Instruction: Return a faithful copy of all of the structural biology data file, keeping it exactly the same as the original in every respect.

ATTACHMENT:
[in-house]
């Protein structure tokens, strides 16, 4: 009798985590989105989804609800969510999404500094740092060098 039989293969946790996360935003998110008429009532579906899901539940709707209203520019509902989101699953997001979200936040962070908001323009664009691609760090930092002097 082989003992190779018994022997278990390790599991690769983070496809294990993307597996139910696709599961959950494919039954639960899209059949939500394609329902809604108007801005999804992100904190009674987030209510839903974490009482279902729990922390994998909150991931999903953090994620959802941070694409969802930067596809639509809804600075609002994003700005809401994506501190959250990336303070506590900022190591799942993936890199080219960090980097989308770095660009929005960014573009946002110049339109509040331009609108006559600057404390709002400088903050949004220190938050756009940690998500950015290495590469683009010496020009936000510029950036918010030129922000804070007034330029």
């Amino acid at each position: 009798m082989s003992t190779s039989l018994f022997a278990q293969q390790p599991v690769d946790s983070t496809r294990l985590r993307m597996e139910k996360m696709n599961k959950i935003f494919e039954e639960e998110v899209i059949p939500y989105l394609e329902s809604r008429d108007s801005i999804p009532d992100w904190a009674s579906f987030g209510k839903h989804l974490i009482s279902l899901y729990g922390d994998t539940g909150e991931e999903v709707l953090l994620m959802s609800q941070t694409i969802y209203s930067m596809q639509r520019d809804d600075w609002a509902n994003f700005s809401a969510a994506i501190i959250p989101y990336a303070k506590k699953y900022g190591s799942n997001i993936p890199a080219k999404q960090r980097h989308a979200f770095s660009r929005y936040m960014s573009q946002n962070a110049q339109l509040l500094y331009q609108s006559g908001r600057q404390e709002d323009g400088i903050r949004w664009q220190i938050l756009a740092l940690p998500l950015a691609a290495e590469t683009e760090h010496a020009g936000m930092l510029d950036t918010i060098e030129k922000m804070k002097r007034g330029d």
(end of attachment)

[in-house]
């Protein structure tokens, strides 16, 4: 009798985590989105989804609800969510999404500094740092060098 039989293969946790996360935003998110008429009532579906899901539940709707209203520019509902989101699953997001979200936040962070908001323009664009691609760090930092002097 082989003992190779018994022997278990390790599991690769983070496809294990993307597996139910696709599961959950494919039954639960899209059949939500394609329902809604108007801005999804992100904190009674987030209510839903974490009482279902729990922390994998909150991931999903953090994620959802941070694409969802930067596809639509809804600075609002994003700005809401994506501190959250990336303070506590900022190591799942993936890199080219960090980097989308770095660009929005960014573009946002110049339109509040331009609108006559600057404390709002400088903050949004220190938050756009940690998500950015290495590469683009010496020009936000510029950036918010030129922000804070007034330029």
């Amino acid at each position: 009798m082989s003992t190779s039989l018994f022997a278990q293969q390790p599991v690769d946790s983070t496809r294990l985590r993307m597996e139910k996360m696709n599961k959950i935003f494919e039954e639960e998110v899209i059949p939500y989105l394609e329902s809604r008429d108007s801005i999804p009532d992100w904190a009674s579906f987030g209510k839903h989804l974490i009482s279902l899901y729990g922390d994998t539940g909150e991931e999903v709707l953090l994620m959802s609800q941070t694409i969802y209203s930067m596809q639509r520019d809804d600075w609002a509902n994003f700005s809401a969510a994506i501190i959250p989101y990336a303070k506590k699953y900022g190591s799942n997001i993936p890199a080219k999404q960090r980097h989308a979200f770095s660009r929005y936040m960014s573009q946002n962070a110049q339109l509040l500094y331009q609108s006559g908001r600057q404390e709002d323009g400088i903050r949004w664009q220190i938050l756009a740092l940690p998500l950015a691609a290495e590469t683009e760090h010496a020009g936000m930092l510029d950036t918010i060098e030129k922000m804070k002097r007034g330029d």